Fathers ‘can help offset postnatal depression’

family life

The presence of an involved father in a child’s life can offset the the negative influence of maternal depression, new research suggests.

A team from Bar-Ilan University in Israel studied a representative sample of mothers , some married and some cohabiting, who had been assessed for depression. They visisted them at home to observe and record interactions within the families.

Postnatal and more general maternal depression is estimated to effect more than 15 per cent of women in industrial societies and twice that many in still developing countries. Previous studies have suggested that a depressed mothers have a significant impact on children’s mental and emotional development.

The team noted this effect in the study: depressed mothers showed poor senstivity to their children’s moods and were more likely to behave an intrusive way, imposing themselves unnecessarily on their offspring and giving little though to their feelings. This in turn caused the children to emotionally and socially withdraw and as a result family life deteriorated.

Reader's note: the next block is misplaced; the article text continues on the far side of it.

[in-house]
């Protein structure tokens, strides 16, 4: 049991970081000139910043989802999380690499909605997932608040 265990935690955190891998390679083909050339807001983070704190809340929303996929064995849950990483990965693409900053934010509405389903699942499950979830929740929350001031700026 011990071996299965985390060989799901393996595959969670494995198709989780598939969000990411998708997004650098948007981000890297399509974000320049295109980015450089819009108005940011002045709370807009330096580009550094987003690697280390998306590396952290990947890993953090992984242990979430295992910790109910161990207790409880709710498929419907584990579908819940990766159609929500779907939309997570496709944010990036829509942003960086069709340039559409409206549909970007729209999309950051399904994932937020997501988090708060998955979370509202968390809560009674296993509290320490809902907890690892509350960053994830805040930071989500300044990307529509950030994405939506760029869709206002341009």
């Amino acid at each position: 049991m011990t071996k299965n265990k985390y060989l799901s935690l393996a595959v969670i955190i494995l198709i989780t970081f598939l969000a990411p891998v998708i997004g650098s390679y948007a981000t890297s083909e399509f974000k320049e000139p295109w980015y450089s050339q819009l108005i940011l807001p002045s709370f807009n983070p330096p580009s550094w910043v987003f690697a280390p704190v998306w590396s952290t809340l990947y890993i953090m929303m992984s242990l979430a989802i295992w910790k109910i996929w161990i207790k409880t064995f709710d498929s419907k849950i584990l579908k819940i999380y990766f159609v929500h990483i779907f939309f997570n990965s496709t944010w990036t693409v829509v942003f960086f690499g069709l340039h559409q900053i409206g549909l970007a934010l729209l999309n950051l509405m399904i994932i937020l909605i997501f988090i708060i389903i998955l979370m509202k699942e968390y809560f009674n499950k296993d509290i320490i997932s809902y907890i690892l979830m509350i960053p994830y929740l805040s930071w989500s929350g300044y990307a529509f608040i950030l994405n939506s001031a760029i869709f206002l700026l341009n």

But, the Bar-Ilan team found, if the children’s father fully engaged with them, playing and interacting with the youngsters and talking to them in a sensitive manner, the mother’s depression no longer had a corrosive effect on the overall quality of the family’s life together.

Lead researcher Professor Ruth Feldman explained:

“When fathers rise to the challenge of co-parenting with a chronically depressed mother, become invested in the father–child relationship despite little modeling [support] from their wives, and form a sensitive, nonintrusive, and reciprocal relationship with the child that fosters his/her social involvement and participation, fathering can buffer the spillover from maternal depression to the family atmosphere.”

The research was published in the journal Development and Psychopathology.

Photo by Katrin Albaum via Flickr under a Creative Commons licence

Stowe Family Law Web Team

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